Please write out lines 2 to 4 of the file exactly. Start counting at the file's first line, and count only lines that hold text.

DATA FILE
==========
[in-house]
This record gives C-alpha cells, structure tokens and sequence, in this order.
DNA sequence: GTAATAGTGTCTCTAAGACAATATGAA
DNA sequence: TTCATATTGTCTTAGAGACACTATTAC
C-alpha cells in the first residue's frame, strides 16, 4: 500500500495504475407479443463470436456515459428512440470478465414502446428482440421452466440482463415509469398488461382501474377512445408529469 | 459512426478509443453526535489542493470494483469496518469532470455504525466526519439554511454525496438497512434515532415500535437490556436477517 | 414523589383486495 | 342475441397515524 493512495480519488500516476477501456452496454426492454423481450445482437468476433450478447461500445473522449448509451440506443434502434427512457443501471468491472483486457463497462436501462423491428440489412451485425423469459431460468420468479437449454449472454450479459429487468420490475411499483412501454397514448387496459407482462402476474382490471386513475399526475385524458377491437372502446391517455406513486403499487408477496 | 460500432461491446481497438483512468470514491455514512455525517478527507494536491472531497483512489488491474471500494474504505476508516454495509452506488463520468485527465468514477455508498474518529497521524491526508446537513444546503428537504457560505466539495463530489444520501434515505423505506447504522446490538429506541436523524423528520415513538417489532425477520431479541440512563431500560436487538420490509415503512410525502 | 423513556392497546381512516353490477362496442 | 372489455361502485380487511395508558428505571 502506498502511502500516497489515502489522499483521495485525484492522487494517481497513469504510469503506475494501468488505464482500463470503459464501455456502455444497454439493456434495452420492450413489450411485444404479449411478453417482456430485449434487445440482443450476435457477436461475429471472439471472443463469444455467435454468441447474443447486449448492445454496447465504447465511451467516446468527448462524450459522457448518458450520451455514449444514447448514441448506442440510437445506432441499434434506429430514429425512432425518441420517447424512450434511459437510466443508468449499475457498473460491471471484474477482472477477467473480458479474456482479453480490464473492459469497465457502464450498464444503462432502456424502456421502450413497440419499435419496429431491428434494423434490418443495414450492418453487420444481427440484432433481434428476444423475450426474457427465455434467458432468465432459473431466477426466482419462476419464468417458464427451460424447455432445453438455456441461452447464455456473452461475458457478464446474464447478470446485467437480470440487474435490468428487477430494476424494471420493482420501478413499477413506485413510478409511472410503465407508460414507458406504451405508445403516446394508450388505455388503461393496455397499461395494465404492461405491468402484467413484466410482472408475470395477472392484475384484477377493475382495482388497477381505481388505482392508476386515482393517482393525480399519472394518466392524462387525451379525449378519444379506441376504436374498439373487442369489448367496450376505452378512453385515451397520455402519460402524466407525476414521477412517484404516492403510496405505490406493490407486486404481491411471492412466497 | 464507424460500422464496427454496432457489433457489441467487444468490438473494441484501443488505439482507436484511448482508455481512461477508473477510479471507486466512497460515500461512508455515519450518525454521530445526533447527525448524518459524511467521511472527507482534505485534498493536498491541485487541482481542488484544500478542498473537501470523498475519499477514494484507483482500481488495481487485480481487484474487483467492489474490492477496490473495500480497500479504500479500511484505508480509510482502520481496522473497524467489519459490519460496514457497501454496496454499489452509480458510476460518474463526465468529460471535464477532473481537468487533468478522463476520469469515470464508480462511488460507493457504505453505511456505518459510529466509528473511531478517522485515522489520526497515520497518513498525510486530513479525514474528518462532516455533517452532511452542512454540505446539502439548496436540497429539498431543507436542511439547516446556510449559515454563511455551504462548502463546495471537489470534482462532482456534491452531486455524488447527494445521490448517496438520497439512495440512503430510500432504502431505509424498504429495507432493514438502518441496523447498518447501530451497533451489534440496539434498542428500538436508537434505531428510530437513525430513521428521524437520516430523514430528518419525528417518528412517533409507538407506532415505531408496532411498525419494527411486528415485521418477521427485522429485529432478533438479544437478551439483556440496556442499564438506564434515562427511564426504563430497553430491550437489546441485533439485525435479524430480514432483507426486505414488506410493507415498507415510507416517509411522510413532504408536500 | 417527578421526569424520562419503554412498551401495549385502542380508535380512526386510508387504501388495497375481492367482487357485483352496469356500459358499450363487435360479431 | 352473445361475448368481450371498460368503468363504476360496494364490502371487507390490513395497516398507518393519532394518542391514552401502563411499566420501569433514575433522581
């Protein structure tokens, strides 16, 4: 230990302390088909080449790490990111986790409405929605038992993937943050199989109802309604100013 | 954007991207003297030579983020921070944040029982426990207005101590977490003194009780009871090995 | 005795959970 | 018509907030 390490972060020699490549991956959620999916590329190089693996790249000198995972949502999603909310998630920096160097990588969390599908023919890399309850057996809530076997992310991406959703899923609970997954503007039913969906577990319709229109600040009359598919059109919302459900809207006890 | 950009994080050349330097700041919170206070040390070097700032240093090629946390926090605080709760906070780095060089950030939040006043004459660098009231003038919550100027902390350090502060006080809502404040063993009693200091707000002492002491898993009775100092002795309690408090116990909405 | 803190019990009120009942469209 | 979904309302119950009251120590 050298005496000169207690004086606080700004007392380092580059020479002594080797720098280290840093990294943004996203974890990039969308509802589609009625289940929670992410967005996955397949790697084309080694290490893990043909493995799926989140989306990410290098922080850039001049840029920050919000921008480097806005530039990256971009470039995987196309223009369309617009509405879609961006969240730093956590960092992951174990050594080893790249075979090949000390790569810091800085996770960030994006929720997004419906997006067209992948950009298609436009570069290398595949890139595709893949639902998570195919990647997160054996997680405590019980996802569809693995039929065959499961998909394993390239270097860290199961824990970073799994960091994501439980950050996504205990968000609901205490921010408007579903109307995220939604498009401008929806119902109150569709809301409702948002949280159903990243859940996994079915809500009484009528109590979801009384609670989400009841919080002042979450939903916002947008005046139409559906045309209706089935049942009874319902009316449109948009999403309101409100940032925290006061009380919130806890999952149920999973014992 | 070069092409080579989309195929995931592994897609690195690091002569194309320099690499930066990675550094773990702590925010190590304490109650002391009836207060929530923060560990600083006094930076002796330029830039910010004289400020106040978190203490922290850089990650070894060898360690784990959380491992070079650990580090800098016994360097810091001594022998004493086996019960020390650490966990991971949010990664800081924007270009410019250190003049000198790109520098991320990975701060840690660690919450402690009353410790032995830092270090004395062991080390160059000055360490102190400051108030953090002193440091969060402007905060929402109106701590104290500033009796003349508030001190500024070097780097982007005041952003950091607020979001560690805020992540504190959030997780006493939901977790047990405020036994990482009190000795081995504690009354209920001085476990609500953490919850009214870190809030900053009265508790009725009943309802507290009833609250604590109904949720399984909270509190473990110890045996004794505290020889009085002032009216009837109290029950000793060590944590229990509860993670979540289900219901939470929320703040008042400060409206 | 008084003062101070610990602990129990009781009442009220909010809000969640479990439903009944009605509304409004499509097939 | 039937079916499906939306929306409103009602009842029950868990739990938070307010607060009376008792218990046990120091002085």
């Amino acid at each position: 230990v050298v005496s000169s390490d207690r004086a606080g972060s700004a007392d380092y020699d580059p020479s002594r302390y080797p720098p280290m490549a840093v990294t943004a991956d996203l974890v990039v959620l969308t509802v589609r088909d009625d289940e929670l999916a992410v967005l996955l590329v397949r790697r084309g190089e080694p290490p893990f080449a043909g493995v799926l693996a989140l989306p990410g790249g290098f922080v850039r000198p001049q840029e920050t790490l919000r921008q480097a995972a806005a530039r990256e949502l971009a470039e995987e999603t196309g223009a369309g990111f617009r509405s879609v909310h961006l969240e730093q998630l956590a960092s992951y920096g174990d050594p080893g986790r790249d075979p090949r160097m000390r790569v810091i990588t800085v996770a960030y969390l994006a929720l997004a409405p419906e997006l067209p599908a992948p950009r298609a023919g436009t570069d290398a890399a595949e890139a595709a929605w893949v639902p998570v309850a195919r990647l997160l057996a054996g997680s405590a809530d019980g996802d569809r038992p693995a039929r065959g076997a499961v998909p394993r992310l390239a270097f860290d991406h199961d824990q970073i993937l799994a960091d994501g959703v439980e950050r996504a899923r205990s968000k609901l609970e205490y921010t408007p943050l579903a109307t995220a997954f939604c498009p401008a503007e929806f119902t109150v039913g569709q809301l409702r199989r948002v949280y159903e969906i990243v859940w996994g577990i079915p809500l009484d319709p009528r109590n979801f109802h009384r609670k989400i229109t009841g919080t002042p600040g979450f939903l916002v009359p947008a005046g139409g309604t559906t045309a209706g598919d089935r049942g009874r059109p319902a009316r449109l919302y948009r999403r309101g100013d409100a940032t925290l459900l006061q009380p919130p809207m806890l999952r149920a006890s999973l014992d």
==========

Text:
This record gives C-alpha cells, structure tokens and sequence, in this order.
DNA sequence: GTAATAGTGTCTCTAAGACAATATGAA
DNA sequence: TTCATATTGTCTTAGAGACACTATTAC